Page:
Project: iMac G4 Touchscreen Jukebox/Photo Frame

Discussion in 'PowerPC Macs' started by oneoftheelect, Mar 16, 2010.

  1. oneoftheelect macrumors newbie

    Feb 13, 2010
    (I first posted this in the iMac G4 upgrades thread, but have decided to give this its own thread, after a kind suggestion by OrangeSTVguy)

    This is going to be a bit long....

    I have been thinking for sometime about adding a touchscreen to an iMac G4. It's a beautifully built machine, and the floating display and slick design seems like a perfect candidate for a living room digital picture frame.

    There needed to be a way to display the family's now large photo library. Looking at current prices for digital frames, I was rather disgusted, and I thought with an entire computer, there'd be so much more room to tinker and play with.

    So I got an old iMac G4 (15inch, 700mhz). Popped in an airport card. Set up a few sync-able folders across the computers in the house (first through Windows Live Mesh, but now through Sugarsync), for easy updating of which pics are displayed.

    It was nice. It sat in the corner. It showed photos beautifully (and time and date with some geektool scripts and tweaking). But I wanted more. So i decided to also make it a jukebox, and some sort've 'internet appliance' if you will. A touchscreen was just demanding to be added. And thats where my real project has started:


    I had considered just putting the touch screen over the entire lcd+bezel and then getting a matte shaped like the white bezel to go on top. I decided against this- i wanted to preserve/showcase the imac as much as possible.

    I followed the iMac g4 service manual guide to take apart the screen's unit.
    It's not too difficult to get the lcd by itself, though i'd recommend going slowly.

    Theres especially one part, where the manual warns about breaking a ferrite bead that is on the video connector. It really is pretty fragile - I broke it.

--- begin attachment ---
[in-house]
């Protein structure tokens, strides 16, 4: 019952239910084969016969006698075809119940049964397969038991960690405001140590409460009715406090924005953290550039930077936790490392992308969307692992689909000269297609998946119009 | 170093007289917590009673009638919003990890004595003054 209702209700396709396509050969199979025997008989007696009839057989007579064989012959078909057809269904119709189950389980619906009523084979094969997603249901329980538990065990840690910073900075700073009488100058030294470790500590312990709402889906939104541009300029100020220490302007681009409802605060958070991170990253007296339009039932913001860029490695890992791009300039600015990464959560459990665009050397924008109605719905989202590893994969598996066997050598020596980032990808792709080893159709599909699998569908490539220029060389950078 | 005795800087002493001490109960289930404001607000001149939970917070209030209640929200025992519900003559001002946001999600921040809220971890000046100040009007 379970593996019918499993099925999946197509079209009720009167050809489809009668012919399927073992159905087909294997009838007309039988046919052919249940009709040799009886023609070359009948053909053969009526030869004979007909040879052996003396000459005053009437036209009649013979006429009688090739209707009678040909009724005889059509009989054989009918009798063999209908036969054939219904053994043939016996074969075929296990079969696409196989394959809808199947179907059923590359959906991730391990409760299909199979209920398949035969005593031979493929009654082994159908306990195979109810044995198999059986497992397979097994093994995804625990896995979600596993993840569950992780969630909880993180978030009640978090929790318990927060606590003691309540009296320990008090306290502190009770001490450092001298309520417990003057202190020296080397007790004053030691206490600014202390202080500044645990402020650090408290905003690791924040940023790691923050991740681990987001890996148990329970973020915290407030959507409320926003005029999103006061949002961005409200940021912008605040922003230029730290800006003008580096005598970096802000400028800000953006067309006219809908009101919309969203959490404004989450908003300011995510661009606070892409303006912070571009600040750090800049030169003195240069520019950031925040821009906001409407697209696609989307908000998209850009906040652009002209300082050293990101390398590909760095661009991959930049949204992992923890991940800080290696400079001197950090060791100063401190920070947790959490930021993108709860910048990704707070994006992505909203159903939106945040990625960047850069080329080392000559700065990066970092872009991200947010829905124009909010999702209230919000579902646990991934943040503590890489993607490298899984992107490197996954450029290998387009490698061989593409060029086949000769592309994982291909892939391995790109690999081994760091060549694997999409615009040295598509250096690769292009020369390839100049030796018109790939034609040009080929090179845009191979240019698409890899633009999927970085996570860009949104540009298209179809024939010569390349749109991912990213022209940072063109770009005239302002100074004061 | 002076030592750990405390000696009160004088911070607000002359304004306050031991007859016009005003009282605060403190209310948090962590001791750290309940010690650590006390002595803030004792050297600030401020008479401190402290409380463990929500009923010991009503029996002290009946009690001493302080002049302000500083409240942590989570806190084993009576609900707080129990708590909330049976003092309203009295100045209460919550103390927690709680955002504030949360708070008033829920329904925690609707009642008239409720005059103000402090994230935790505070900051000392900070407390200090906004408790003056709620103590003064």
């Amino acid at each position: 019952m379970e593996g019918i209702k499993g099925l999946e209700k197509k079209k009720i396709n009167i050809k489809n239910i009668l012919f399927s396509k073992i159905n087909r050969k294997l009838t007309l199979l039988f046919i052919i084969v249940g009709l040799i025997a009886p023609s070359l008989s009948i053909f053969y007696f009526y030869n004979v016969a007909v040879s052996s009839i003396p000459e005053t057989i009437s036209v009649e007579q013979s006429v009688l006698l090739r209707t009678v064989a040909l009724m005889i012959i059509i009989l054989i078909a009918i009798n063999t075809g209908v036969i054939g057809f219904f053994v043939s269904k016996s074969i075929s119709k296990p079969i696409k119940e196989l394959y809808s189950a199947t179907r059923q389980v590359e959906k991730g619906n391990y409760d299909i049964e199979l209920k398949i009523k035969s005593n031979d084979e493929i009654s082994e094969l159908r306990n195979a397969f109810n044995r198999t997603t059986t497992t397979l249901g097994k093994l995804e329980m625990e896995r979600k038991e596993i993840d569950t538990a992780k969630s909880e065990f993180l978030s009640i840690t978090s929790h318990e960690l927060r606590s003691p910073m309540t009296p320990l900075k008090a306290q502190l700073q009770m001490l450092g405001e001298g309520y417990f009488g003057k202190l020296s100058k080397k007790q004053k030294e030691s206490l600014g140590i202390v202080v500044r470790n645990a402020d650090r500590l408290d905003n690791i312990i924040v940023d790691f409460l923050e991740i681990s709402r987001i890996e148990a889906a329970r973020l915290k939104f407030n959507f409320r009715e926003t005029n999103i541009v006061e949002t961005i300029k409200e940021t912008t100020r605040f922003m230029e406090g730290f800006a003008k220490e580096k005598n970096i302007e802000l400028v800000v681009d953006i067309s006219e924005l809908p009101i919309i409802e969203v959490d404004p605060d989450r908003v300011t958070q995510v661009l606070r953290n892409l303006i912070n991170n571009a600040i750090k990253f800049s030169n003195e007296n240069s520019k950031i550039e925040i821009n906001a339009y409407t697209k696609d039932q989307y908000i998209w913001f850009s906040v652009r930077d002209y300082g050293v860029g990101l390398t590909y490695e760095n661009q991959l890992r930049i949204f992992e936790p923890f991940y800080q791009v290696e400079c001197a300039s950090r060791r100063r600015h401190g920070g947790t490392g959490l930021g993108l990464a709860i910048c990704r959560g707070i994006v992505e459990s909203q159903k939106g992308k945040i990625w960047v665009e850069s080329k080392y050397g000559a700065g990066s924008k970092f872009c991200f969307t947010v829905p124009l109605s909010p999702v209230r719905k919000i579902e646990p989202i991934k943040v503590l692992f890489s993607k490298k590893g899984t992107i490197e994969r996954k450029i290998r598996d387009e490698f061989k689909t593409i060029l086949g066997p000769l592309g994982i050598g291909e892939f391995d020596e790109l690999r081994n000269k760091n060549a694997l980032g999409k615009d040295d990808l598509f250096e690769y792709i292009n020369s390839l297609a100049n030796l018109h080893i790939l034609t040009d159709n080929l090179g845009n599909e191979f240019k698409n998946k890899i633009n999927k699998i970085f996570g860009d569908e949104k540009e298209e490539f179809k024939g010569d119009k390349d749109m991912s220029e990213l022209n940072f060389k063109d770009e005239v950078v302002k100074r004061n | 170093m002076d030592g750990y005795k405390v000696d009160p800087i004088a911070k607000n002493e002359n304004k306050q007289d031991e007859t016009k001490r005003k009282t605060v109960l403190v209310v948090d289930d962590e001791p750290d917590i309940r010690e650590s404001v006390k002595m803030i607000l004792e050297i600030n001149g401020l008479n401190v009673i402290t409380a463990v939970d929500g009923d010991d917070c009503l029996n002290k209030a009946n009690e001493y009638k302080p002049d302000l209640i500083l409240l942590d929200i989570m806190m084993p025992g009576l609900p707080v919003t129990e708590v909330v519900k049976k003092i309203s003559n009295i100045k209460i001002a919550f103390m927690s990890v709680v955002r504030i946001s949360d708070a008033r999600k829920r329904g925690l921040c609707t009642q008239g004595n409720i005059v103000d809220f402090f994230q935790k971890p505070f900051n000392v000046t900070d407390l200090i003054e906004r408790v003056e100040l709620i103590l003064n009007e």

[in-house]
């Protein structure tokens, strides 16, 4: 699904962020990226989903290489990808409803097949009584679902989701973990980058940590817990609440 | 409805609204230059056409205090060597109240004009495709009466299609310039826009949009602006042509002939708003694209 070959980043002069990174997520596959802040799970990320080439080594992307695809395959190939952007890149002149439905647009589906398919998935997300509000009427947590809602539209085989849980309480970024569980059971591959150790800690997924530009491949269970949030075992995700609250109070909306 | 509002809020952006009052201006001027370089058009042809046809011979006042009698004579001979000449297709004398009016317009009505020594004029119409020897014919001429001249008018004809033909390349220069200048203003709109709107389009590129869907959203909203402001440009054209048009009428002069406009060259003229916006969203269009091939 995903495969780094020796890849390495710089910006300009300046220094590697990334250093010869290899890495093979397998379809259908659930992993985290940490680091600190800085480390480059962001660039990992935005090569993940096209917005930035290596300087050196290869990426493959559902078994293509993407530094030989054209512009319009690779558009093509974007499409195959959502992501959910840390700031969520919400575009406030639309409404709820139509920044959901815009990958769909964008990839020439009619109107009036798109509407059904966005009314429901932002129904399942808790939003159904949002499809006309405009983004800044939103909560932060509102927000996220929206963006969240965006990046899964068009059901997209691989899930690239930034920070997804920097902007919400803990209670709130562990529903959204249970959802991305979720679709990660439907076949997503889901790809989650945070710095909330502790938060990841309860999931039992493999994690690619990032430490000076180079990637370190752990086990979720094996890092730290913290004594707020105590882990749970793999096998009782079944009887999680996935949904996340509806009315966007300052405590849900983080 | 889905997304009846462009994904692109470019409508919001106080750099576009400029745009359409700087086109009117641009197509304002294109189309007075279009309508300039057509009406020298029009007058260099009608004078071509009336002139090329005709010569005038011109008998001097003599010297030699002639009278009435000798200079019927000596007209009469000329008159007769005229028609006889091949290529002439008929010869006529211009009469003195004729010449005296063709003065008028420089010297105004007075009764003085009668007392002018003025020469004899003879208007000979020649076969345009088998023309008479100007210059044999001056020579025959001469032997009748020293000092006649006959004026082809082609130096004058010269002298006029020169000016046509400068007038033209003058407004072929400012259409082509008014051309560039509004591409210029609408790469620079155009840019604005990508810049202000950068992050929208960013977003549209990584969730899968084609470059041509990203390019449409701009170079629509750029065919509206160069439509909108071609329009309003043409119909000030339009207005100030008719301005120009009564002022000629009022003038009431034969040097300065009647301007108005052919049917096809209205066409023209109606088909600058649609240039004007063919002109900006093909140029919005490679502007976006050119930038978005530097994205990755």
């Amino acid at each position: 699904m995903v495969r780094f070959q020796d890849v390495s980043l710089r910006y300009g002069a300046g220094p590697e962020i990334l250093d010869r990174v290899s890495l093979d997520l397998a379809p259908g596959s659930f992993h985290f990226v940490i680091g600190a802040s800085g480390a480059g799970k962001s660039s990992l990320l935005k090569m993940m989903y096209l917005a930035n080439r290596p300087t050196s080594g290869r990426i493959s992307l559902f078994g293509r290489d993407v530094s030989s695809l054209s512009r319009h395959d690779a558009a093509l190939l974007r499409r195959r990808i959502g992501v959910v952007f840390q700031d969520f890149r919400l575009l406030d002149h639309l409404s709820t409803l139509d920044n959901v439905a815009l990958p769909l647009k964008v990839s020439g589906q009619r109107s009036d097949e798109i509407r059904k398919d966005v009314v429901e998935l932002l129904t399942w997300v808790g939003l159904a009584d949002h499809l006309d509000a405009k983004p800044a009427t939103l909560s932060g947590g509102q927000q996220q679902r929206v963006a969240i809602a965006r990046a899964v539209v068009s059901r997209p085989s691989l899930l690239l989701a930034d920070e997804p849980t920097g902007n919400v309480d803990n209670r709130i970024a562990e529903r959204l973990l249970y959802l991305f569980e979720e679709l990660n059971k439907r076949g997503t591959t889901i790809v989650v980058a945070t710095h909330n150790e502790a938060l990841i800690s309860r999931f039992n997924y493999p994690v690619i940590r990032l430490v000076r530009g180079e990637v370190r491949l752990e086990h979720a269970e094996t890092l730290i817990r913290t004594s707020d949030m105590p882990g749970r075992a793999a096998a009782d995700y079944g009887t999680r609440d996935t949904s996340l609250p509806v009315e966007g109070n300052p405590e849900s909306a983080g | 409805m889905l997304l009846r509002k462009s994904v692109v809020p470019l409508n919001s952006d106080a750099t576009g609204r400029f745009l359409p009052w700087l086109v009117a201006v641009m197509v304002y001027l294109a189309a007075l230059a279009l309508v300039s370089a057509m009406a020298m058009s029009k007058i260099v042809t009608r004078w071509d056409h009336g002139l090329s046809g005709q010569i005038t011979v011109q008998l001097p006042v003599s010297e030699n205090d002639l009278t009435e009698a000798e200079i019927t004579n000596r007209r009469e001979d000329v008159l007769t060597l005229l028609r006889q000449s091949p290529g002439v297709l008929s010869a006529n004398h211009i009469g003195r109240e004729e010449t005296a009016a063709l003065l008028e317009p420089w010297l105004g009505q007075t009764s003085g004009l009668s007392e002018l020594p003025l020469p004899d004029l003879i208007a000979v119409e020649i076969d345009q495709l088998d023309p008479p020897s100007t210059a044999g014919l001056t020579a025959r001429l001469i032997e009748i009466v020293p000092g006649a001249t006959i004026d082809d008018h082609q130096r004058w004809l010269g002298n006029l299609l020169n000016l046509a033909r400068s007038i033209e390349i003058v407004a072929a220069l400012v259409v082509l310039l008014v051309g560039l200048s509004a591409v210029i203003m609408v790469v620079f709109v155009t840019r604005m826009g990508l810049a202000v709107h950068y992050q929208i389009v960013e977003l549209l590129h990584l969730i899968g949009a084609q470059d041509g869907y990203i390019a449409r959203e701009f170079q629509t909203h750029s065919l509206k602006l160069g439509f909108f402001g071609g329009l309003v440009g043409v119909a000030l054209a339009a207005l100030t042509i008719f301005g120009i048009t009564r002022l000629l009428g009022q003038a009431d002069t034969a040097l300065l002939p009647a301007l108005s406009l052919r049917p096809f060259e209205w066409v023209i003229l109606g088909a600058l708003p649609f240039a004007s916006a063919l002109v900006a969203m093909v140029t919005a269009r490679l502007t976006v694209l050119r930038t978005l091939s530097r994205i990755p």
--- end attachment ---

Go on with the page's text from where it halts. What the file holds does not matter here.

After securing the lcd unit by itself, I thought the front bezel (the white rim which has the "iMac" written on it) would simply be able to be unscrewed from it. Unfortunately, thats not how the bezel is joined: instead, its glue and more importantly, plastic tabs that are hardened/connected onto the lcd's unit.

    You have to break the tabs to get the bezel free from the lcd. I used a small credit card to slip inbetween the bezel and the lcd unit, sliding it along, and using it as leverage to 'pop' the tabs off.

    From there i referenced this site's guide to the touchscreen installation:
    (it was the exact same kit components the most part too...must be manufactured from the same place)

    After cleaning the lcd, i placed the touchscreen on top. I didn't bother using double-sided tape here, as the glue left behind (to attach to the bezel) was still strong enough to hold it well (also, less bulk).

    The wire for the touch screen comes out the left side of the screen....I suppose I could pass it through the neck of the mac, but to be honest, that is far more work than I bargained for- and the neck is not easy to work with at all.

    I sanded down the tabs on the bezel, put double-sided tape on the back of it, and stuck it to the touchscreen after testing it out.

    Of course, with the added bulk of the touch screen, there are a few sacrifices.
    1) Something I wasn't aware would happen/didn't even think of: the weight of the lcd is so precisely tuned for the neck... This means I can only keep the lcd in the top most position, or it must stay at the bottom- it cannot be held inbetween, it will slide down (and if placed high enough will crash down).
    2) There is a space between the front bezel and the clear siding/lcd....I plan to place a matte around the edges of the bezel to keep dust out and for a cleaner look.

    Notes: I had to go searching for the correct driver, the one provided kept crashing on the calibration: i found the right one here: (I used the Mac osx driver version